Arthritis the Number One Cause of Long-term Disability in Canada

Arthritis is the leading cause of long-term disability in Canada. It afflicts more than 4.6 million Canadians. Many arthritis sufferers face a burden of pain and disability every day. More Canadians have died from arthritis and related conditions than from melanoma, asthma or HIV/AIDS.

There are more than 100 forms of arthritis and they can strike anyone at any time, including young children. The most common forms are osteoarthritis (OA) and rheumatoid arthritis (RA).

The Arthritis Alliance of Canada estimates there are more than 4.4 million people living with OA in Canada. Within a generation, the number of Canadians with OA will more than double to 10 million, or one in four. There will be a new diagnosis of OA every 60 seconds and almost one in three will have difficulty working due to OA.

The Alliance estimates that approximately 1% of Canadian adults has RA. This will increase by almost one-third within a generation. Left untreated, 50% of RA sufferers will be disabled within 10 years of the onset of the disease.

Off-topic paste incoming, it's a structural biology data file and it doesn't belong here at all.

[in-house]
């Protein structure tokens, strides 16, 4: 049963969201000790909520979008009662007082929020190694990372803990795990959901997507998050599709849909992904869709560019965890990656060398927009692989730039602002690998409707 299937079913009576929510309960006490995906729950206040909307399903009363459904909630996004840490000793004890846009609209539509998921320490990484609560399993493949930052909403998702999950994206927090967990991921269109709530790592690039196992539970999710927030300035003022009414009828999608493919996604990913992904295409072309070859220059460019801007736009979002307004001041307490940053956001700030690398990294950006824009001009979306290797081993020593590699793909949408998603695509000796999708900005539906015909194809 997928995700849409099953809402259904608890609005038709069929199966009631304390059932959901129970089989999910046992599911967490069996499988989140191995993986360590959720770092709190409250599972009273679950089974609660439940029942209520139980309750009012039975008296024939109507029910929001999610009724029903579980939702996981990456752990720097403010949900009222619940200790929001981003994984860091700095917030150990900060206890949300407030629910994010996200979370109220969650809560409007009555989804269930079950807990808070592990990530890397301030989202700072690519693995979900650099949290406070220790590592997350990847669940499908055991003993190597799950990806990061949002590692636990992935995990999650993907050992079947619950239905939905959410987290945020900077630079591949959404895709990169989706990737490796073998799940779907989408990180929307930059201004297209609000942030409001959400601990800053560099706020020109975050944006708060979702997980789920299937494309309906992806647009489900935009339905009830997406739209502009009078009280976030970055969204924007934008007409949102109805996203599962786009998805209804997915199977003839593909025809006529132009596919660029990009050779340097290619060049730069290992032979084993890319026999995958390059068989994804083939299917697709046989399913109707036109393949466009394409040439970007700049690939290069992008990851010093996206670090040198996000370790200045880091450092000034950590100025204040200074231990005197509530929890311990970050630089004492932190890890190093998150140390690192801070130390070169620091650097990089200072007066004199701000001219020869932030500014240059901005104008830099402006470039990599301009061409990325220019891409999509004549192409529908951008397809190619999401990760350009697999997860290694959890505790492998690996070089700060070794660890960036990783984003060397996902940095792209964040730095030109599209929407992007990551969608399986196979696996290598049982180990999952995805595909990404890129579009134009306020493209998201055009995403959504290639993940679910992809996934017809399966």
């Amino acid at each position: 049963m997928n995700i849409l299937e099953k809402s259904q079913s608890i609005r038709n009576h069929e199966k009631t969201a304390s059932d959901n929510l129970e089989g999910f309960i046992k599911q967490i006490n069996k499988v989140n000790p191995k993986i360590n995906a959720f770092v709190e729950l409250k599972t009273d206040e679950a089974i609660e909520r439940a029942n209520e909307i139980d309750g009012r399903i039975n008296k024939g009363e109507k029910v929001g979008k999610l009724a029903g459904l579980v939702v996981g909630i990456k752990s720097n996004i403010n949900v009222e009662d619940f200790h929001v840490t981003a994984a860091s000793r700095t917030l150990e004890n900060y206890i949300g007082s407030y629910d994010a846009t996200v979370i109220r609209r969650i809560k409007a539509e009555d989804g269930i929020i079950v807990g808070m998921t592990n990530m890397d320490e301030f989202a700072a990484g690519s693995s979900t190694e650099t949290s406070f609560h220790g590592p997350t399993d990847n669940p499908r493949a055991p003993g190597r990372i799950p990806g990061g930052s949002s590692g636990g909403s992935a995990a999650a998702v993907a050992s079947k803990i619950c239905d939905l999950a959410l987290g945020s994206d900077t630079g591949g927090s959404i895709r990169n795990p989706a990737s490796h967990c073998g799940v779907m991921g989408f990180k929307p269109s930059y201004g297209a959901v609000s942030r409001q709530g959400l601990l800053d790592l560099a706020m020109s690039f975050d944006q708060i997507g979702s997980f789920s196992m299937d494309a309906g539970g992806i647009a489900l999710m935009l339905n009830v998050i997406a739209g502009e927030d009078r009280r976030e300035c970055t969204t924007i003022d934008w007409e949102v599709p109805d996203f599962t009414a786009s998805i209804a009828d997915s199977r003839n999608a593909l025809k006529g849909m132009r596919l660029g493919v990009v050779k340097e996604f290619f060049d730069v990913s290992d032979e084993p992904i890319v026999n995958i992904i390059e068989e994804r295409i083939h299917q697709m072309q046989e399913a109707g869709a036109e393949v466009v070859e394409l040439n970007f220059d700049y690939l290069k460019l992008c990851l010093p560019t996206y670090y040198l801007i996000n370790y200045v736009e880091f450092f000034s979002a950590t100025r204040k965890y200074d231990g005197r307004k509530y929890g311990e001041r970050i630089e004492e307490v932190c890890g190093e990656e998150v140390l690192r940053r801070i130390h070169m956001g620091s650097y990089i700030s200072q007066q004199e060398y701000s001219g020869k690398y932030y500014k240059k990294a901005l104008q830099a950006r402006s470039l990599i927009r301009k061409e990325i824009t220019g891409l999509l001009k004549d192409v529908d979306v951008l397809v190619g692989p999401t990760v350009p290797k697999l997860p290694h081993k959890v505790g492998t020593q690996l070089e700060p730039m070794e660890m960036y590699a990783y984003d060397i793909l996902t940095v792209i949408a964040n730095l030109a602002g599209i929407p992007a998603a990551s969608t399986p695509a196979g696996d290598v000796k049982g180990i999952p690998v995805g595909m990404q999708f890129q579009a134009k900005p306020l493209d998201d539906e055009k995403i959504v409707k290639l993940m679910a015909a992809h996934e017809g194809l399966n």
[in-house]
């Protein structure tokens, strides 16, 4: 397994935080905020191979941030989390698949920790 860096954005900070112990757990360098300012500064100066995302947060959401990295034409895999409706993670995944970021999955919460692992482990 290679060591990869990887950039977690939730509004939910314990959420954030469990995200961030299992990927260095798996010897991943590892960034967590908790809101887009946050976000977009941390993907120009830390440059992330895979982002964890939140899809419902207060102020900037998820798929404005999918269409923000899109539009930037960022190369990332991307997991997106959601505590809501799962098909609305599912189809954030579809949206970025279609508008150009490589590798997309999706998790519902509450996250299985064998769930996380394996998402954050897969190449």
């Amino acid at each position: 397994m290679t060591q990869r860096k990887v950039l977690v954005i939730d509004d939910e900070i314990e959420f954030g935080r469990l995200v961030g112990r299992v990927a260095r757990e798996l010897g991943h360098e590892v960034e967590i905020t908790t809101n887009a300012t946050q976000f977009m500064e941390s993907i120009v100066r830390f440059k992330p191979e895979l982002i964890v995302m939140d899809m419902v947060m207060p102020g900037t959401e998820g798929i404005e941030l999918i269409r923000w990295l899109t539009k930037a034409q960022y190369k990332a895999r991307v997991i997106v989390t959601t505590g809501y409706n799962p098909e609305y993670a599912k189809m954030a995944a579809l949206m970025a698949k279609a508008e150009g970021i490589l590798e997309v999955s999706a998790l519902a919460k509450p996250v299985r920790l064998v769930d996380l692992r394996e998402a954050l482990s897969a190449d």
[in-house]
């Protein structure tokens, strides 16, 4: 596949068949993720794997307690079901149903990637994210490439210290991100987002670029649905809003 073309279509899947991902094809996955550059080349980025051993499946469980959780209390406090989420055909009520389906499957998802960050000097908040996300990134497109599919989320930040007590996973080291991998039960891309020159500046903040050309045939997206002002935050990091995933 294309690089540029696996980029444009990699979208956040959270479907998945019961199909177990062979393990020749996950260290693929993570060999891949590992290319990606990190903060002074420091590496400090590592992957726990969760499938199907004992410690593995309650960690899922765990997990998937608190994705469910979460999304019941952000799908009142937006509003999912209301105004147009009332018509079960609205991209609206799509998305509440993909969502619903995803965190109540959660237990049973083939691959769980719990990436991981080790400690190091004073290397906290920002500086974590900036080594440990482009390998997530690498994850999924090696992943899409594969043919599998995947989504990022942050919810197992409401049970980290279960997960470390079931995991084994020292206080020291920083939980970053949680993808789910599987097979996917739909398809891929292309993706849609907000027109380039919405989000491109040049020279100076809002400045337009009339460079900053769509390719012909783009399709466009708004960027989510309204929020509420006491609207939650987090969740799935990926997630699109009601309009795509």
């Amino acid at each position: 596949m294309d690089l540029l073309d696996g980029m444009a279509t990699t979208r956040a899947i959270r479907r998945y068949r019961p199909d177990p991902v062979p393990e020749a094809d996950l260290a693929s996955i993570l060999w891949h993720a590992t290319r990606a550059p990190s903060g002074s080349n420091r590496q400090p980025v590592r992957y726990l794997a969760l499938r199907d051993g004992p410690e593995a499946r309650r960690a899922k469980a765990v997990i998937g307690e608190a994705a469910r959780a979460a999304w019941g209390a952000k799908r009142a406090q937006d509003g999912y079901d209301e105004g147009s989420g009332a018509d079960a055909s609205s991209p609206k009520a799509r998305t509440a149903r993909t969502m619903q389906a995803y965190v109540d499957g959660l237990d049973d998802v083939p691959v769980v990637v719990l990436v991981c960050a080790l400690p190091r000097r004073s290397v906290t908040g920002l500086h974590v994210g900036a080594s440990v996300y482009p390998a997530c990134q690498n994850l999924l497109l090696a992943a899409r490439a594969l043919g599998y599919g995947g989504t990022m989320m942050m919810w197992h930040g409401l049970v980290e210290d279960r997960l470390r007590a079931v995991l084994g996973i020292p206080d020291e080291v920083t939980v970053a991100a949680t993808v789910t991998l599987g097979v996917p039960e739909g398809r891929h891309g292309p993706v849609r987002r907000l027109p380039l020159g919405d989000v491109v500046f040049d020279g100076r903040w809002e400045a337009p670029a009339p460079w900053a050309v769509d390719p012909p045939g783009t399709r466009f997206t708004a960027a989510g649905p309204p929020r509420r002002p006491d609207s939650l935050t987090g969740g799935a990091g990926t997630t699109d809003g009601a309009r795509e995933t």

Arthritis costs the Canadian economy an estimated $33 billion a year.

Women are most at risk. They account for two-thirds of arthritis sufferers in Canada. In fact, arthritis is the number one cause of disability among women, and second among men.

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Osteoarthritis the Most Common Form of Arthritis

Osteoarthritis – or degenerative joint disease – is the most common form of arthritis. It affects one in eight, or about 4.4 million Canadians. It usually attacks the weight-bearing joints striking most often in the hips and knees, the largest weight-bearing joints in the body.

It is responsible for eight of every 10 hip replacements and nine of every 10 knee replacements.